Although they once inhabited Asia and Europe, the Common Hippopotamus is now restricted to rivers and lakes of sub-Saharan Africa.
Hippos are more at home in the water than they are on land. They are nocturnal, spending the majority of their day in the water, venturing onto land at night to graze.
The male hippo is a solitary and territorial animal, whereas females and young hippos live in social groups consisting of anywhere from 10 to 100 animals.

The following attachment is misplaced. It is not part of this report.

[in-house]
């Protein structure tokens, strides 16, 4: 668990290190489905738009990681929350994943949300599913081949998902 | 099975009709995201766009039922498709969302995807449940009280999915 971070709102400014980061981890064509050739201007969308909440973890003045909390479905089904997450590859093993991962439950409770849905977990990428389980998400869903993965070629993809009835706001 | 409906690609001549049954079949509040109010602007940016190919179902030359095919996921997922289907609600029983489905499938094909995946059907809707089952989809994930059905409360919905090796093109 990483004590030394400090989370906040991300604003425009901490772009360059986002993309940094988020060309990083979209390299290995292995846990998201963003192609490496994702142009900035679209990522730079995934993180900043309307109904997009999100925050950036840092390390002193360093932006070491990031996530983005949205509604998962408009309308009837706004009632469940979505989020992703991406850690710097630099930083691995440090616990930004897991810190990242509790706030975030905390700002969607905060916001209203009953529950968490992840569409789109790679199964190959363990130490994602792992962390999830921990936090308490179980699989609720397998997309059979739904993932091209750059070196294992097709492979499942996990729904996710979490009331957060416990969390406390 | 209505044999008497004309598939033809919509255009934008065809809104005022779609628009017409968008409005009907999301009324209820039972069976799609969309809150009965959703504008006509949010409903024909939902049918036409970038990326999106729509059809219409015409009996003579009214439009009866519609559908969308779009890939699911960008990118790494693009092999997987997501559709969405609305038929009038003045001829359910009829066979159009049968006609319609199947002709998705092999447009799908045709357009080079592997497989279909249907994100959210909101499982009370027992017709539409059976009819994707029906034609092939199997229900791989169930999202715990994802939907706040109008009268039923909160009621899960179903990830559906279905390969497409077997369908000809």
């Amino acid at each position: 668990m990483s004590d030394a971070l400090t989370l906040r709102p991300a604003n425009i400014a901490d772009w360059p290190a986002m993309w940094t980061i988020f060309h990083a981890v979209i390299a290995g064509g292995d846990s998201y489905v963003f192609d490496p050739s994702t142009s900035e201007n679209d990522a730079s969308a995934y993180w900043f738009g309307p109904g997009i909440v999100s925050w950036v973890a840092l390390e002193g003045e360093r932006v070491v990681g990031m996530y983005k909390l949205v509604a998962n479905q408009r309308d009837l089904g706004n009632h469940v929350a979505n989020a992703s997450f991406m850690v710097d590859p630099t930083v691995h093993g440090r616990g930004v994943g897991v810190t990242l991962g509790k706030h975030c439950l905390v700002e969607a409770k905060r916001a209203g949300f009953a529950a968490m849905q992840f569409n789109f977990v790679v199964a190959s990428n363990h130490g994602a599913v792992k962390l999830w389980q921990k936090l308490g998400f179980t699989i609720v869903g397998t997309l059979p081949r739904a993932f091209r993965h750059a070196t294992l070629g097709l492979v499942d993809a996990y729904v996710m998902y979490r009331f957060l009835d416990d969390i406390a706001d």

The primary threats to hippos is illegal and unregulated hunting for meat, the ivory trade and habitat loss due to their reliance on freshwater that puts them at odds with human populations and the growing pressure on freshwater resources across Africa. The Common Hippopotamus is classed as vulnerable by the International Union for Conservation of Nature (IUCN).